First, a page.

Researchers discovered a security issue affecting Microsoft Office that could allow remote code execution attacks. The vulnerability caught the attention as a zero-day as researchers noticed it under attack, targeting Microsoft Office apps.
Microsoft Office Zero-Day
A security researcher with the alias crazymanarmy from the Shadow Chaser Group recently reported a serious Microsoft Office vulnerability. Exploiting the vulnerability via maliciously crafted Office files like Word documents allows an adversary to wage a remote code execution attack.
Following this disclosure, an independent cybersecurity research team named “nao_sec” labeled this Microsoft Office vulnerability as a zero-day. A malicious Word file submission from Belarus on VirusTotal depicts that the threat actors had already exploited the flaw.
Interesting maldoc was submitted from Belarus. It uses Word's external link to load the HTML and then uses the "ms-msdt" scheme to execute PowerShell code.https://t.co/hTdAfHOUx3 pic.twitter.com/rVSb02ZTwt
— nao_sec (@nao_sec) May 27, 2022
In addition, numerous other researchers also analyzed the vulnerability to share the exploit details. Dubbing it “Follina”, the researcher Kevin Beaumont shared a detailed write-up elaborating on how a malicious Word document in the wild missed Microsoft Defender for Endpoint detection.
Beaumont also highlighted how the attack existed in the wild since April, involving numerous Russian threat actors. Likewise, the researcher Will Dormann also shared a detailed thread on Twitter elaborating on the exploit.
Although, according to Beaumont, Microsoft knew of the vulnerability earlier, however, the tech giant didn’t consider it an issue. Yet, the Redmond giant has now acknowledged the vulnerability officially.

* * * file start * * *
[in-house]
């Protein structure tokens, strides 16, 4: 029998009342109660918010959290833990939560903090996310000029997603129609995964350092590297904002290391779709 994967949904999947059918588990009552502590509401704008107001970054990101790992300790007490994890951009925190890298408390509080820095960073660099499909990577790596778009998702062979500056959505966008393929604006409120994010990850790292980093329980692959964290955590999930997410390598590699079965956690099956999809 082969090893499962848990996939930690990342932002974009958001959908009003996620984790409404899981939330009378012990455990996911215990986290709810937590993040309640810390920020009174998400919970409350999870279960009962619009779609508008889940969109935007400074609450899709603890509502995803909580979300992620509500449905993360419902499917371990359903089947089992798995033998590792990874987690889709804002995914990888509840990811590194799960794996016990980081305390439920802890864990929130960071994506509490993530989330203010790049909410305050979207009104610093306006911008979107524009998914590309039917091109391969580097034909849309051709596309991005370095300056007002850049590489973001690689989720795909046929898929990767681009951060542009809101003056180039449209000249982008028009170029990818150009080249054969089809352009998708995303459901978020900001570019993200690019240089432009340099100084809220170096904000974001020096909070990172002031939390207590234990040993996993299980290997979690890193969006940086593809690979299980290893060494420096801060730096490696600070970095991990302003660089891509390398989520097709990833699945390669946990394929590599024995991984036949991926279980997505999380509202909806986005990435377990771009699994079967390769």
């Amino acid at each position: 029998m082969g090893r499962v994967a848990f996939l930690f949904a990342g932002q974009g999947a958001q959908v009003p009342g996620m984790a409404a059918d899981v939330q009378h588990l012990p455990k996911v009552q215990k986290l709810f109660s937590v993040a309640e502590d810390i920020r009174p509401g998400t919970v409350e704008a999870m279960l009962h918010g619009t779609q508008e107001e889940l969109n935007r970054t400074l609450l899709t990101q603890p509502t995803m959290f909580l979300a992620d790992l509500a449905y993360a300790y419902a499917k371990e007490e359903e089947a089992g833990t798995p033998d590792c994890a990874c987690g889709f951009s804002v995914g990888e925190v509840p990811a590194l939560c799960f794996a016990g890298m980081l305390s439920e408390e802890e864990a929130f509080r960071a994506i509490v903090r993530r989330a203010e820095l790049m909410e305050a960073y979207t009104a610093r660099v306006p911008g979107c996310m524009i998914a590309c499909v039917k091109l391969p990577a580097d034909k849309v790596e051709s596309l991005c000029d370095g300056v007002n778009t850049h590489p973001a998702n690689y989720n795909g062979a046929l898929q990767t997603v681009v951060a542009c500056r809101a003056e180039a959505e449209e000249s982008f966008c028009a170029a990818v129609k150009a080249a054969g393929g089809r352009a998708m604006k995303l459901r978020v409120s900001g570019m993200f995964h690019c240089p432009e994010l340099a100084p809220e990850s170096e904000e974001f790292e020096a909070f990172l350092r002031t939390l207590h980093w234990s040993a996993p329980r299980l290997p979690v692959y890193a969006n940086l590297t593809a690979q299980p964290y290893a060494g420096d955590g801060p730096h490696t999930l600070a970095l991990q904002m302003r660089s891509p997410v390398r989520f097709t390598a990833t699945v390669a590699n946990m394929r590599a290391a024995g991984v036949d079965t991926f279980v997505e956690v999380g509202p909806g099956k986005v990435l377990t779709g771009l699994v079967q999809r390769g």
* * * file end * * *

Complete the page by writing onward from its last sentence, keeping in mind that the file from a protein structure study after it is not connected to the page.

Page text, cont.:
Describing the vulnerability in an explanatory blog post, Microsoft stated,
A remote code execution vulnerability exists when MSDT is called using the URL protocol from a calling application such as Word. An attacker who successfully exploits this vulnerability can run arbitrary code with the privileges of the calling application. The attacker can then install programs, view, change, or delete data, or create new accounts in the context allowed by the user’s rights.
This vulnerability has received the identification ID CVE-2022-30190. Microsoft labeled it as a high-severity vulnerability that attained a CVSS score of 7.8.
Currently, no permanent fix for the vulnerability exists. However, the tech giant has shared a workaround to avoid exploits that involves disabling the MSDT URL Protocol.
In addition, Dormann advises users to disable the “Preview” pane in Windows Explorer since it adds to the exploit. He demonstrated such an attack in a short video.
The important difference is that this variant still works.
Let's look at the preview pane attack vector, like we did for CVE-2021-40444 since that one is more fun. Protected View be damned!
Here is Office 2019 on Win10, both with May 2022 updates. pic.twitter.com/t20bTnZpxG
— Will Dormann (@wdormann) May 30, 2022
Besides, Microsoft confirms strengthening its Defender Antivirus to detect and prevent the threat with the following signatures.
- Trojan:Win32/Mesdetty.A (blocks msdt command line)
- Trojan:Win32/Mesdetty.B (blocks msdt command line)
- Behavior:Win32/MesdettyLaunch.A!blk (terminates the process that launched msdt command line)
- Trojan:Win32/MesdettyScript.A (to detect HTML files that contain msdt suspicious command being dropped)
- Trojan:Win32/MesdettyScript.B (to detect HTML files that contain msdt suspicious command being dropped)
Let us know your thoughts in the comments.